- Soft Tissue: RARELY
- Nerve: YES
So You Think It's Not Tissue: Now What?

As "big picture" health care professionals, whenever we get a referral diagnosis, our first thought is, "What else could this possibly be?"

When nerve pathology is suspected, we confirm it with:
  • A thorough subjective (pain onset and behavior, history of back pain, or related "odd" limb complaints?)
  • Nerve/spine special testing
  • Spinal mobility and stability testing
Armed with this information, our approach is as follows: "make the abnormal, normal"!

Treating Nerve-Related Pain

Our injured runner had the following problem list:
  1. Poor back mobility: his flexion was OK, but he was limited in extension by at least 50% (e.g. he could not do a full backbend, which a man of his age and fitness should be able to do)

  2. Poor lumbopelvic stability: he demonstrated poor core strength and activation during running

  3. Poor posture: he reported sitting, standing and lying in poor, flexed postures.
Our treatment appoach was "making normal" those three things: restoring back mobility, increasing stability, and addressing posture -- at school, at home, and in the car.

After less than two weeks of this simple treatment approach, this runner's pain reduced enough for him to resume training, and within four weeks was gone completely.

Keeping it at Bay: Tips for Good Back Health

Mobility. Spine mobility is the most important factor in alleviating -- and preventing -- back and extremity pain. Three "gold standard" flexibility milestones:
  • Touch your toes. One should be able to touch his or her toes, while keeping the knees straight.
  • Lying backbend (aka "the upward dog"). One should be able to come close to locking out elbows on this modified push-up, while keeping their pelvis on the floor.
  • Lumbar rotations. Lying flat, flex your hip up to your waist and "fold over". One should be able to touch the knee to the ground while keeping the other arm firm to the ground.
Stability. Not only having strong abdominals and back extensors, but using them in life. A qualified PT or other healthcare professional can assist you in achieving this end.

Posture! Watch your posture in whatever you do: sitting, standing, lying. Stay out of prolonged stressful positions, especially flexing forward.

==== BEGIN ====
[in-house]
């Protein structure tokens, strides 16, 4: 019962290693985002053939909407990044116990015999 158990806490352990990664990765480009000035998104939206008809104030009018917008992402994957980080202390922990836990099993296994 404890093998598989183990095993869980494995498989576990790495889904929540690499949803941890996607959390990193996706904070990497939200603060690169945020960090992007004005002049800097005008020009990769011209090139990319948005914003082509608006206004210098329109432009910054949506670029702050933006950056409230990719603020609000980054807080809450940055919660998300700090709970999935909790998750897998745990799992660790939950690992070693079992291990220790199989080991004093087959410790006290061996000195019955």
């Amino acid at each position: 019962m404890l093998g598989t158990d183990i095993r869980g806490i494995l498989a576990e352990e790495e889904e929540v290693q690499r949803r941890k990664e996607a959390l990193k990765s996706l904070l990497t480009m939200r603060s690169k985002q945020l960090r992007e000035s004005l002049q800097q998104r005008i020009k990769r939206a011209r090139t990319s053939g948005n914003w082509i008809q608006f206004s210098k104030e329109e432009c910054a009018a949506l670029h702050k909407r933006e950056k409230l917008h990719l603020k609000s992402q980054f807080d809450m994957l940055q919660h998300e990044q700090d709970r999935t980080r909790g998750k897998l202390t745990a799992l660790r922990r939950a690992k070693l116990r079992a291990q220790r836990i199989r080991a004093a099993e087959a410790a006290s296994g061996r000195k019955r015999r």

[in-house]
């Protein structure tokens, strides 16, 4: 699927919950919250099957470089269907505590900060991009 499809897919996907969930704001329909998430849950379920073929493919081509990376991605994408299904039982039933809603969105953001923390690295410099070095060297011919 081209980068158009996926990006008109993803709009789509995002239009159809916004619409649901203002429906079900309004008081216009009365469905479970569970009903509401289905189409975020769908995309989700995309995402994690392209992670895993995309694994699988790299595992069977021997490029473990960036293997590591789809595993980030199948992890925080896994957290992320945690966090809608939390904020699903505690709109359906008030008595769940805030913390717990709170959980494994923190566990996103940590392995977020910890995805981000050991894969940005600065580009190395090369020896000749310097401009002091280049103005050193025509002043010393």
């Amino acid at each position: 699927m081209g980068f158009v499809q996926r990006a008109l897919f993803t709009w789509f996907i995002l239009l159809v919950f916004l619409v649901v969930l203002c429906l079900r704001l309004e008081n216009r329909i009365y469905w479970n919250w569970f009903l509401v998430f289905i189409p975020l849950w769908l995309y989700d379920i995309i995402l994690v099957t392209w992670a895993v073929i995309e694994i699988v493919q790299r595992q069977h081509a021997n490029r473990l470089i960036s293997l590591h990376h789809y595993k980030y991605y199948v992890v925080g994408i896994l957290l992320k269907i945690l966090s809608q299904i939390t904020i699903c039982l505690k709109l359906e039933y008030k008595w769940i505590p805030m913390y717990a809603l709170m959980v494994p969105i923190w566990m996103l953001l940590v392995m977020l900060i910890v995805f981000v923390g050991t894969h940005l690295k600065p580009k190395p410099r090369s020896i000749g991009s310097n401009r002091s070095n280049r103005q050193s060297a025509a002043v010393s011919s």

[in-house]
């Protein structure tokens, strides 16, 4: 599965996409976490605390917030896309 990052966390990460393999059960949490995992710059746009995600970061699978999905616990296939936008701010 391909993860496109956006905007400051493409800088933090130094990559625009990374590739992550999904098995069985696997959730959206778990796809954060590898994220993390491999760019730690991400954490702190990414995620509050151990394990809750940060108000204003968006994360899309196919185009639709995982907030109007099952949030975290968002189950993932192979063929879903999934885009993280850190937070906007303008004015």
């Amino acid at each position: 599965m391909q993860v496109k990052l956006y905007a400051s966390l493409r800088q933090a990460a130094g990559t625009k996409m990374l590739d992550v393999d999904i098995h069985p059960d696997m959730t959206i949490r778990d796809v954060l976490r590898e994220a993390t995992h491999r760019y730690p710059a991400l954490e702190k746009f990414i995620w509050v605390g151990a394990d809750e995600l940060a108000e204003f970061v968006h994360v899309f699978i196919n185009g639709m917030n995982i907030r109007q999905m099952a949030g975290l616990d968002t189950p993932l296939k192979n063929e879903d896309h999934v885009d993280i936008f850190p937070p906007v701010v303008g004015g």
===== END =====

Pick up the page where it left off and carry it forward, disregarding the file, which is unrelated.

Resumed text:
So, next time you think you've got a duck on your hands, treat it as such. But if it's not improving -- and you start to hear some "moos" -- you just might have a cow on your hands.

Saturday, July 4, 2009


Finally posted HERE. No team results yet.

36th Annual Butte to Butte 10K - Race Recap

Happy 4th of July! About 5,000 Eugenians took part in an Independence Day tradition: the Butte to Butte 10K.

Included in that mass was a five-some from Eugene Physical Therapy: Joe, Jeff, Peter, Michael and Chris. Congrats to Team Eugene PT for getting five across the line, and to the rest of the finishers this morning!

Joe's Race Report:

Up and at'em at 0545 this morning. Put in an easy mile around the neighborhood to loosen up before gathering my stuff and heading for downtown to catch the LTD shuttle to the start.

I found Jeff at the bus stop, and once at the start we got in an easy warm-up in the neighborhoods surrounding Spencer Butte Middle School. It was already warm -- in the mid-60s and humid -- characteristic Midwest summer conditions, but unusual for the Willamette Valley.

The starter's pistol fired a shade after 0800. The lead pack was strong up front, featuring former CU Buff Bret Schoolmeester ('08 B2B champ), Ryan Bak of OTC Elite, and former Badger/Olympic Trials veteran Matt Downin. The field was out quick, with two dozen men forcing the uphill along Donald Ave. I settled into about 20th place at the quarter mile, as the course began to show hints of the grade to follow.

The course features a hyperbolic uphill first mile, perhaps a mere 1% grade in the first quarter but progressively ratcheting the grade until you find yourself shuffling up a near 10% grade just before the mile mark. My long runs up to Ridgeline Trail the past month prepared me for this shock, and I weaved my way through the lead mass to the top ten at the hill's crest. I pushed it to the peak, knowing I'd be rewarded with a mile+ of downhill. First mile in 5:55, my first time breaking 6 on this course.